G is much like physical fitness, or the "car size" factor mentioned in wyzewoman's link. It is simply a general measure of overall mental functioning. What's wrong with that?

I'm not sure I understand your point about race and career prediction. How could the tests "not really measure" g? Weren't we just saying in earlier posts that in some ways the tests define what G is? How does a simple numerical analogies test (e.g. items like [7:20::3:12::1:?] a highly g-loaded test) measure the "social antecedents of success"? Certainly not directly. Presumably you mean high scores on these tests and career success are both caused by a third variable like class and privilege, and this relationship is NOT mediated by intelligence. This is a difficult proposition to straight out disprove, but I would say it is weakened by data from a variety of sources. One of the best is a study done by Charles Murray looking at IQ-income relationships within families (http://www.eugenics.net/papers/murray.html). By looking at high and low IQ siblings he could control for the class and privilege factors you are talking about. Restricting his sample to just those born into the top quartile of the income distribution, he found that “bright” siblings made twice the amount of money as their “dull” siblings. Some of the most interesting research in recent years has been about disproving myths about the benefits of attending prestigious colleges or even college at all for that matter. It turns out that many of these “wealth and privilege” factors have almost no effect after controlling for initial IQ.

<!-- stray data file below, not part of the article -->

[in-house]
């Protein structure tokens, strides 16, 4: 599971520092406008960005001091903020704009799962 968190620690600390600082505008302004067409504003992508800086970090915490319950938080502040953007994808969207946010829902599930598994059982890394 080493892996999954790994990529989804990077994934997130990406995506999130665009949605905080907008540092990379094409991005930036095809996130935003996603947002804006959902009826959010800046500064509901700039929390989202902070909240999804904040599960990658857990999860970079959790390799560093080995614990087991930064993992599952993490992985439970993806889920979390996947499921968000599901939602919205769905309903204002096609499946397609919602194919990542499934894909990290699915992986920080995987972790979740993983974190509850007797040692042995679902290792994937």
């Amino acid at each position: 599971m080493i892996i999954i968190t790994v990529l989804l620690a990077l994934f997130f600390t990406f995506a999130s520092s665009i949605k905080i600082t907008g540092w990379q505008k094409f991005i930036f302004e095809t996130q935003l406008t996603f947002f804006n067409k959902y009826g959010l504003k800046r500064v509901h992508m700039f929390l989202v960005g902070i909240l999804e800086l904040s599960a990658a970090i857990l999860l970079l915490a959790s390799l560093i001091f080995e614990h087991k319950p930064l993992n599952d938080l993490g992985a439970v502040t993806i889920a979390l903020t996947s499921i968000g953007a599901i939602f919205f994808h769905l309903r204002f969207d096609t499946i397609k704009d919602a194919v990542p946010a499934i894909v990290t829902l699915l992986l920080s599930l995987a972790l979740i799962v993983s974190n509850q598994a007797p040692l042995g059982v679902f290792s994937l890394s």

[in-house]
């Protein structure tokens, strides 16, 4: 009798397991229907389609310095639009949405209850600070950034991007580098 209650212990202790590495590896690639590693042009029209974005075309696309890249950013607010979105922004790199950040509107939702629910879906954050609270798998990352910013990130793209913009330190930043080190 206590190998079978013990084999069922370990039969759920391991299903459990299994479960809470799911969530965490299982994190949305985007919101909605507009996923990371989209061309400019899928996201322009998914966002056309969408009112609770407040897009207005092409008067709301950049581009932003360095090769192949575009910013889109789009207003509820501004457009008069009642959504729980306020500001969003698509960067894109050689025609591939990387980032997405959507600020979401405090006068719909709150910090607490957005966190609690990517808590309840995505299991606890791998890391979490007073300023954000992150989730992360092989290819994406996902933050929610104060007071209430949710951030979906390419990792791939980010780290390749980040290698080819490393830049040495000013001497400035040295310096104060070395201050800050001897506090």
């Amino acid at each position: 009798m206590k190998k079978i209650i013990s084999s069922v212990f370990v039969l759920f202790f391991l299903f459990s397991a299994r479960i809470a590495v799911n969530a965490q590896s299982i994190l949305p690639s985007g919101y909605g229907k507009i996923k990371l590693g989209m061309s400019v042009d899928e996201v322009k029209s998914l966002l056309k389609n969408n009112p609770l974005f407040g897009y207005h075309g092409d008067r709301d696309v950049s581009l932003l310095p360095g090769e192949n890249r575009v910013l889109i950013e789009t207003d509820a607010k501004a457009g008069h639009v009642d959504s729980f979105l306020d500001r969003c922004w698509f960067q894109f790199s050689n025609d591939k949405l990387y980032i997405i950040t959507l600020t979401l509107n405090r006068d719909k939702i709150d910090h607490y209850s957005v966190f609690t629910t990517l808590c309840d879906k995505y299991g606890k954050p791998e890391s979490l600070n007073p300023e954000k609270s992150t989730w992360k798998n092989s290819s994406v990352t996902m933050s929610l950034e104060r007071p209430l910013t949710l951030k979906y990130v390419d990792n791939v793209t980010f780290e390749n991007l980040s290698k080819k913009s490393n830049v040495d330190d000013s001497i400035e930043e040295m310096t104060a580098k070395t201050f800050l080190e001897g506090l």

One of the problems that plagues this topic is the general lack of contact many educated Americans have with the bottom half of the bell curve. If you only look at the top half, both the importance of the g-factor and the IQ-income relationship decreases, mostly due to restriction of range. I think this explains why so many academics have trouble accepting the reality of general intelligence, they are stuck in a very tiny section of a much larger scatter plot. To better see the problems I have with the wealth-and-privilege argument, imagine a wealthy family that gives birth to a severely learning-disabled child. No amount of money or care is going to raise this child’s IQ. How is his privilege supposed to raise his test scores and land him a top-tier job? In order for what you are saying to be true it must be possible for money to “buy IQ” and this simply isn’t the case. There is no instructional method or intervention that has been proven to raise IQ in a meaningful and permanent way (besides things like breastfeeding and nutrition). If you come across one please email me about it!